Ask The Therapist: “My husband has been having difficulties in finding a proper job while I enjoy a job with a fixed contract…this is causing him to act negative, cranky and unhappy…”

In 2016, the number of people estimated to be suffering from mental health issues like depression and anxiety amounted to roughly 1.1 billion. Since then, numbers have likely continued to rise. Moreover, studies have also shown women especially on average are a) more likely to suffer from mental health issues, and b) less likely to talk about them. The taboo in Pakistan surrounding depression and anxiety disorders only serve to aggravate the individuals suffering even more. For the women who cannot seek out full time therapy, we’ve enlisted the help of a trained therapist. You sent us in your questions – here are the answers!

My husband has been having difficulties in finding a proper job, or a fixed contract. This situation has been causing a lot of stress at home. It feels like we are stuck and there is no progression. On the other hand, I have a job I enjoy with a fixed contract. The situation is causing him to act extremely negative, cranky and unhappy. Even my four-year-old daughter is starting to notice. Yesterday she asked him why he always looks so sad and that broke my heart.

Now the problem is that I am having a hard time in showing empathy. I feel like he should man up and start applying somewhere or take up a course that’s in demand. It feels like he is totally emotionally dependent on me and doesn’t want to help himself. He also notices my cold behaviour and tells me that I am not supportive, but I have been solving his problems for the 15 years I’ve known him. Please give me advice on how I can deal with him. How can I help him and still stay true to me? I know you can’t solve this problem, but any kind of advice is appreciated.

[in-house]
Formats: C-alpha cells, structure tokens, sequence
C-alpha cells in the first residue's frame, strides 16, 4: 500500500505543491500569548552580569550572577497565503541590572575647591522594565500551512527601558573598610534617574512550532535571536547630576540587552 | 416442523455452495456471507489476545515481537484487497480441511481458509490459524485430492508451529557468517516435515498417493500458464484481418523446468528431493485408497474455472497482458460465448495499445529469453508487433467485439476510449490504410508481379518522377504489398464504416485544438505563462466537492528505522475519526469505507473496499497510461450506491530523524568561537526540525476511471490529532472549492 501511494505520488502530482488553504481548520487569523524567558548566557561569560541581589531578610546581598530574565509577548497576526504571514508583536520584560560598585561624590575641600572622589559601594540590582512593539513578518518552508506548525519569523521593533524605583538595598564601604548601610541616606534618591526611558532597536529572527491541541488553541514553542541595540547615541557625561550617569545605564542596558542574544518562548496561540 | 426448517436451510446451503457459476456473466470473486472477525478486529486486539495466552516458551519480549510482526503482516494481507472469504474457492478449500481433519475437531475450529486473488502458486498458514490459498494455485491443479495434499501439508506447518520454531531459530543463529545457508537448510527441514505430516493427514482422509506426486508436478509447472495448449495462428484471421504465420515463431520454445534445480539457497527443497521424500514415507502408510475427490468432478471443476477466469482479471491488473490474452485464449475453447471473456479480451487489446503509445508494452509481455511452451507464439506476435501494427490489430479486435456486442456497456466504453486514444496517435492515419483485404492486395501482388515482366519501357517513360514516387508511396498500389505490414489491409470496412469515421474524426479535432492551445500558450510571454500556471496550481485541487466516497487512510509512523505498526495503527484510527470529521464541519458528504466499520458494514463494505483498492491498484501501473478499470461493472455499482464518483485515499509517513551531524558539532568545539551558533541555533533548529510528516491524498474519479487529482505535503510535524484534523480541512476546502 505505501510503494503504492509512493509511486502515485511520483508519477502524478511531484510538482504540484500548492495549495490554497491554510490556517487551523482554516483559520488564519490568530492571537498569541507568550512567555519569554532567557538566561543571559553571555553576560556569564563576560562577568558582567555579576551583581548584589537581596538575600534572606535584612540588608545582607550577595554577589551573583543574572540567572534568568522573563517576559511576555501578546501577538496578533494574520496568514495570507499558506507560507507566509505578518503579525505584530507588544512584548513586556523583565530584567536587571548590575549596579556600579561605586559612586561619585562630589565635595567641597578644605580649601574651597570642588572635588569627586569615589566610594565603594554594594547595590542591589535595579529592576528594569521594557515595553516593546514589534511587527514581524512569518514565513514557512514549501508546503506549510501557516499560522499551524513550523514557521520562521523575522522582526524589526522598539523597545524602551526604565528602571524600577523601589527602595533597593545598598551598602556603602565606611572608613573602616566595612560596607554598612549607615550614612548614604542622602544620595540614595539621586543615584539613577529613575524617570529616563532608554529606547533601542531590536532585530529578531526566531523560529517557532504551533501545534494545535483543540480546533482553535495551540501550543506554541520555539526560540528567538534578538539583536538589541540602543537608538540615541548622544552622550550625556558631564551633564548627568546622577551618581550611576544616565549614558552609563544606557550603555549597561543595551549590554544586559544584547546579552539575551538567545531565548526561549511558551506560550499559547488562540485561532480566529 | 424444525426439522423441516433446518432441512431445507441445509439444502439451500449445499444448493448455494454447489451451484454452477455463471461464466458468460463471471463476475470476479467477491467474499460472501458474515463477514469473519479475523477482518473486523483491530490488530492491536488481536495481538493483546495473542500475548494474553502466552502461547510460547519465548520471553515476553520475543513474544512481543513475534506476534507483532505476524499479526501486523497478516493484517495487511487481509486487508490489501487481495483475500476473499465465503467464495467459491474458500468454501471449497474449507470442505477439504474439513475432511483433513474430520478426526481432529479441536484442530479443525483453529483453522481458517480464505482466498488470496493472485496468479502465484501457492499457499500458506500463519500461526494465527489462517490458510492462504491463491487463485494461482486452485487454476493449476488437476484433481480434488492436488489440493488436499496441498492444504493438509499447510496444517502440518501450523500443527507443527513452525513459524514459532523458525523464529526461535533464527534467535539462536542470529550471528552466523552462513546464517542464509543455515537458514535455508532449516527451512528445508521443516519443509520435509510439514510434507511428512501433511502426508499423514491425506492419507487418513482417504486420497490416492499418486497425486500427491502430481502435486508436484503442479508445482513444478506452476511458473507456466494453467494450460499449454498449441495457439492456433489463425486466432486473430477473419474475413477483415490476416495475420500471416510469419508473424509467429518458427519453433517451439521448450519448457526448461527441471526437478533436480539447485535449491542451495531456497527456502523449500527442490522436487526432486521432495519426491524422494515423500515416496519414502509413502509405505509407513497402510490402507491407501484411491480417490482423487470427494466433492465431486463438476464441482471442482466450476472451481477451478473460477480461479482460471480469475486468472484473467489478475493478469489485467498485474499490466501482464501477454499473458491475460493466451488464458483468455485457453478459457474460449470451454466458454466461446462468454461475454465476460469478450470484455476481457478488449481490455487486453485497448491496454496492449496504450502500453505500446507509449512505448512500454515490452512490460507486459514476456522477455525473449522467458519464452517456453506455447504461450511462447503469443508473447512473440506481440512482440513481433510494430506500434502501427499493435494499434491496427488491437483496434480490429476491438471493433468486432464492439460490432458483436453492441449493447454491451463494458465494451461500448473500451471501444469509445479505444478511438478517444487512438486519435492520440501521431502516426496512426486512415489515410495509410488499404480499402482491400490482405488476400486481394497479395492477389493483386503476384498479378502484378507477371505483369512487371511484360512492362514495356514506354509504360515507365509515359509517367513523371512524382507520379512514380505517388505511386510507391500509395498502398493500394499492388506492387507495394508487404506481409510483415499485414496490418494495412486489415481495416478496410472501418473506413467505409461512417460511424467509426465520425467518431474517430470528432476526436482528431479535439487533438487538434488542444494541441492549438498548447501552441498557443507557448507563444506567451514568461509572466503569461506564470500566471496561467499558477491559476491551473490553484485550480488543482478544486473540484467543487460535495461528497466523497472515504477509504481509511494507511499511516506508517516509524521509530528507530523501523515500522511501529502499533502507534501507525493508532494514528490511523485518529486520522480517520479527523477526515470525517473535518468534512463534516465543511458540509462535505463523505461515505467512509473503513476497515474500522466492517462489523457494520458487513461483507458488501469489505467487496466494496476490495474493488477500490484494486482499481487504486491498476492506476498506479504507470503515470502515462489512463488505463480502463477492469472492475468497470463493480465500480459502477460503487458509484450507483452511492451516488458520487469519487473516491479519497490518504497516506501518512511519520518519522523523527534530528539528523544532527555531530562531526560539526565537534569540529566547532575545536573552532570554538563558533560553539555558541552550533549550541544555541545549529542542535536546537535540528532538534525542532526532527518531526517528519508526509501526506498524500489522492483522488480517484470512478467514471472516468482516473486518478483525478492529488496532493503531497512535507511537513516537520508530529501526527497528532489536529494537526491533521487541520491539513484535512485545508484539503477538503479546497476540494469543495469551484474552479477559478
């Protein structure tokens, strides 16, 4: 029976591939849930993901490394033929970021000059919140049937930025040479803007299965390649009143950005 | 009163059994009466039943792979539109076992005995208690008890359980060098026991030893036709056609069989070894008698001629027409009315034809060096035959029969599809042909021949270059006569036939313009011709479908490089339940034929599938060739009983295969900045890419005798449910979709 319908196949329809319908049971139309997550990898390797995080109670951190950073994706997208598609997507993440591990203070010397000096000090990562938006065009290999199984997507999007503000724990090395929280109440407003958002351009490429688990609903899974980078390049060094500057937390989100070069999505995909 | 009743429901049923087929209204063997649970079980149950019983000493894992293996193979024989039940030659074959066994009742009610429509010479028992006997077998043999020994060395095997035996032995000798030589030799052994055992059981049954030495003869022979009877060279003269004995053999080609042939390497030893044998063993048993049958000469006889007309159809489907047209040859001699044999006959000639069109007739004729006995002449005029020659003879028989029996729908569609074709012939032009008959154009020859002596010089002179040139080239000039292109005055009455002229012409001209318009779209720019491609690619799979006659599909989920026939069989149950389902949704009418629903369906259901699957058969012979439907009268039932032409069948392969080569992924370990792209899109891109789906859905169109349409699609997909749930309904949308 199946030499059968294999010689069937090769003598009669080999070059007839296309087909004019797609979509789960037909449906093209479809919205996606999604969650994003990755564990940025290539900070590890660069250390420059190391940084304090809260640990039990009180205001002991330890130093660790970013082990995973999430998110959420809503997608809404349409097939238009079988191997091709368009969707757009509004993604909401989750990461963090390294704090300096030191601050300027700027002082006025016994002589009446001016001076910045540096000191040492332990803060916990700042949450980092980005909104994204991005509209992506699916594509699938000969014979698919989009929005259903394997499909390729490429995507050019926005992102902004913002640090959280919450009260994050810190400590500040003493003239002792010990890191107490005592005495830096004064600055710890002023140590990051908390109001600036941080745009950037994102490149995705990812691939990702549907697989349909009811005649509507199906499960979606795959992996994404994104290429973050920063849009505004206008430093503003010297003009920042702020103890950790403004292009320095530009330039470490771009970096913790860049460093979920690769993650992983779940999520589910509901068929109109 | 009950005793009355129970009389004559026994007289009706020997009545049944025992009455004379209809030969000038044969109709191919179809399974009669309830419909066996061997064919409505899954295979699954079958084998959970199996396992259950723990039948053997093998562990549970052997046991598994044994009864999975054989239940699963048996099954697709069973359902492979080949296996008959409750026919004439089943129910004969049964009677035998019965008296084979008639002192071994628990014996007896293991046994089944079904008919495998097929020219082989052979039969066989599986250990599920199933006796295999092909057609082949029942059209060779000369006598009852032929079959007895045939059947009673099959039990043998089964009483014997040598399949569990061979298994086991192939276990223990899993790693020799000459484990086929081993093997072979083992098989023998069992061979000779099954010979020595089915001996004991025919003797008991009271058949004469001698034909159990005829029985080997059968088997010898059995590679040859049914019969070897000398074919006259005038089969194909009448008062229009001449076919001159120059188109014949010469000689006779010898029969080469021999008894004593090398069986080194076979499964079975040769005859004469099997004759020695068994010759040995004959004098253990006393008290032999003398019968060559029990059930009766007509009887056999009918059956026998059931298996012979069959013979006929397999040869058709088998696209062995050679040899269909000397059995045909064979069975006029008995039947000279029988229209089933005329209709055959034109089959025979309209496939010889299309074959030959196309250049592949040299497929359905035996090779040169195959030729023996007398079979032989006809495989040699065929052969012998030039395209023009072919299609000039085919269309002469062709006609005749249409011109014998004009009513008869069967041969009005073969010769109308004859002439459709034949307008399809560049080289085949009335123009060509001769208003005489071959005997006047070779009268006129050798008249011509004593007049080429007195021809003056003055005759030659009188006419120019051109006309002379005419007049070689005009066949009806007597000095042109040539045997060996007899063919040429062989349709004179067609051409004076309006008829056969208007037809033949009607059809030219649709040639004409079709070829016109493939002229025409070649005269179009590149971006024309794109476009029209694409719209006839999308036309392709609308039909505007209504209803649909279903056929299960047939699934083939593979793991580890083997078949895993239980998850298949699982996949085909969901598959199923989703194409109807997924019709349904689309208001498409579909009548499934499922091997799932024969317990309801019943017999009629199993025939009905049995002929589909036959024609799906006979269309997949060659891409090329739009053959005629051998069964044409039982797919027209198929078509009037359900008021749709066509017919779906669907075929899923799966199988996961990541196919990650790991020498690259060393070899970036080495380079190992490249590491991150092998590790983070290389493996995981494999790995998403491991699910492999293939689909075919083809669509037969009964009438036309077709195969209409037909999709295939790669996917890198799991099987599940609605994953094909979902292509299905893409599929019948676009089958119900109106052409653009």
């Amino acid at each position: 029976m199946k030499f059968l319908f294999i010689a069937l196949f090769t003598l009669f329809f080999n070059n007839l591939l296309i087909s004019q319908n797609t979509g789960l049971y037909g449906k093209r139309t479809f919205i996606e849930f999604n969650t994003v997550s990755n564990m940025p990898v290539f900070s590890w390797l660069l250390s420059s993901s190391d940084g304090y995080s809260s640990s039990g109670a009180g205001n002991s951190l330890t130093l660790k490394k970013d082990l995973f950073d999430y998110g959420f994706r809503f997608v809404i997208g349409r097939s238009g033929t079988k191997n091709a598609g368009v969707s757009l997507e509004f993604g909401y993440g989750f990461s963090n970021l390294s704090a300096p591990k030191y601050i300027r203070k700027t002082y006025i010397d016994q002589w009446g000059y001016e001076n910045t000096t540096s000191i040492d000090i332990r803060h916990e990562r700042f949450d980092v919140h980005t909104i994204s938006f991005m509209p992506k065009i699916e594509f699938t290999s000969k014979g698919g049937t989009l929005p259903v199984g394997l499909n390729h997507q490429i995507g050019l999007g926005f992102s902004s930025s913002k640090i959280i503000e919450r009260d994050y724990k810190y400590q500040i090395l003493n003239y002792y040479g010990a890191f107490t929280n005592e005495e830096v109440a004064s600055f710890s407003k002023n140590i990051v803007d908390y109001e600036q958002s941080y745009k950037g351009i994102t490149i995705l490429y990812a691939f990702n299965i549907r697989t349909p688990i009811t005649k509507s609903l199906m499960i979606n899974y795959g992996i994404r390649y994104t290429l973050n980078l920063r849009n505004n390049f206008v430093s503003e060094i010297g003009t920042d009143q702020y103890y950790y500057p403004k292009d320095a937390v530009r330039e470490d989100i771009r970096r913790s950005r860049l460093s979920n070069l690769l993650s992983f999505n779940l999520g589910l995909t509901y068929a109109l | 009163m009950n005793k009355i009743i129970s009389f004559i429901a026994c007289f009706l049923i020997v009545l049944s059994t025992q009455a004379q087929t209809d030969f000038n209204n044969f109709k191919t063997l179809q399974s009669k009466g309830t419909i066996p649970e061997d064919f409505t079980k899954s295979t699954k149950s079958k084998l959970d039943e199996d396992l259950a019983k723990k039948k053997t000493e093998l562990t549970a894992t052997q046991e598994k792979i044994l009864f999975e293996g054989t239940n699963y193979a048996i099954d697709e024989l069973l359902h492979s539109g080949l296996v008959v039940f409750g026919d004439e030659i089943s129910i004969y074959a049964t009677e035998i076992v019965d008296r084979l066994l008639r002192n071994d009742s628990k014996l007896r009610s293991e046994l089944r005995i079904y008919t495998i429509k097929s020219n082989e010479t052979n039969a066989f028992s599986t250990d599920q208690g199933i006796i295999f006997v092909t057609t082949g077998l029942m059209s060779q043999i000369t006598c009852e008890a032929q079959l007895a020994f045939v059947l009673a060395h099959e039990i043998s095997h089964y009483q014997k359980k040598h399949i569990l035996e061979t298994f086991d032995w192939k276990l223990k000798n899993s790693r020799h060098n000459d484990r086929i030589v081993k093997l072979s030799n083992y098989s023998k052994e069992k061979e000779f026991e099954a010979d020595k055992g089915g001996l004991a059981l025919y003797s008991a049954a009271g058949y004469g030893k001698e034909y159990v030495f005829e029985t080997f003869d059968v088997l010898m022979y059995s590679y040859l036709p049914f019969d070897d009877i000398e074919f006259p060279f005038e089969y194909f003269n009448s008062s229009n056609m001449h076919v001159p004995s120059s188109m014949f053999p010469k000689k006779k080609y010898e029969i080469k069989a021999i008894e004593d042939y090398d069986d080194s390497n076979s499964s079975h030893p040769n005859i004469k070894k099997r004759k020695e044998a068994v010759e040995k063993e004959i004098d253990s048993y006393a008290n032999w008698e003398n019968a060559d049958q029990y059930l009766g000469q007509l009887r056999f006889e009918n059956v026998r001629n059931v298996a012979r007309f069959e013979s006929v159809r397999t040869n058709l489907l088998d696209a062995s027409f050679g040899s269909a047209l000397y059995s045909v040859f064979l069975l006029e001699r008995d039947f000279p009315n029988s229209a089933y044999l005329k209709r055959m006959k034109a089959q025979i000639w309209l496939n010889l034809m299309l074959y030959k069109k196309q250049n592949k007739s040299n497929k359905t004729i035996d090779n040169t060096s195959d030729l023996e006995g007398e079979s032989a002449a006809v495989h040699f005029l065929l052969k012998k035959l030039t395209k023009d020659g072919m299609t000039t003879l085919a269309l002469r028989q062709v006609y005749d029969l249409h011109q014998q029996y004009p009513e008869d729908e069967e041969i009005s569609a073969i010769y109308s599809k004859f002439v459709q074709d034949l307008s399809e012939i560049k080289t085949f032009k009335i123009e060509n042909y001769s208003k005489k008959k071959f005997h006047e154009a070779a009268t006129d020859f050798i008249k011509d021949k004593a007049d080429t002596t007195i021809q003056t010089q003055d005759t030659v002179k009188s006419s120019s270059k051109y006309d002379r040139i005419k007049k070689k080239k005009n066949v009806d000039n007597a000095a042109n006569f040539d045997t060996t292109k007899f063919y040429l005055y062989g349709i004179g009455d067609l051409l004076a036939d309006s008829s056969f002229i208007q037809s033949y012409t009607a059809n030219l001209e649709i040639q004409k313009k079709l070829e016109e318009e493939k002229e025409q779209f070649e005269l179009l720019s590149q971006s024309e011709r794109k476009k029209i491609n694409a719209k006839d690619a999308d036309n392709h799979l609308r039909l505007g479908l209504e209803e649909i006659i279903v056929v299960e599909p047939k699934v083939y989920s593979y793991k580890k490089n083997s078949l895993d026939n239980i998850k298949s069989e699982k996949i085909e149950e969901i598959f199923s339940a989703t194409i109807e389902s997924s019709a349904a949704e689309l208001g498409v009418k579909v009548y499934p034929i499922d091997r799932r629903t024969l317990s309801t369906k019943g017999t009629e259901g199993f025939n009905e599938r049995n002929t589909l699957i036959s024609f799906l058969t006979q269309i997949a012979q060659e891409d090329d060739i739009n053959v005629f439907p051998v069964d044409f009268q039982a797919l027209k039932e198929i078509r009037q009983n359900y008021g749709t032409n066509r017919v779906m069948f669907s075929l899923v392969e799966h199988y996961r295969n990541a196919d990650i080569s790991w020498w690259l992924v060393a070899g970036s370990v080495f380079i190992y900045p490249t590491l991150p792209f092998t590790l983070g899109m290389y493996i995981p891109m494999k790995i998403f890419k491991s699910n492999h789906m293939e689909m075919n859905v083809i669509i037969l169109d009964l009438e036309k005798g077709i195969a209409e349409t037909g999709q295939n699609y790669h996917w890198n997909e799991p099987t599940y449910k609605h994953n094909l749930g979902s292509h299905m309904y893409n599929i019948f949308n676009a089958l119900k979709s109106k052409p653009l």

Shahrukh’s Response:

Dear Anon,

I can only imagine how frustrated and distressed you must be with the situation, especially with your daughter noticing – and that’s alright, you’re allowed to be. It’s important to note that as a partner, there’s only so much you can control in terms of your partner’s progress. Let’s see how you can support your partner, while also looking out for yourself.

Partner Vs. Rescuer 

When a person takes on the role of a rescuer or problem-solver, what ends up happening is that there is a tendency for the other person involved to become dependent on them. Unfortunately, in solving someone’s problems, the rescuer also takes away the person’s agency and independence to make it out on their own, and thus enabling their dependency. While it’s absolutely understandable to want to be there and fix your partner’s problems, at times, it might just negatively impact their ability to function on their own. It will also drain you of your energy. Perhaps it might be time to take a step away from rescuing him and instead, allow him to take up more responsibility. Even if this takes a while. 

Being Aware Of Your Frustrations And Voicing Them Out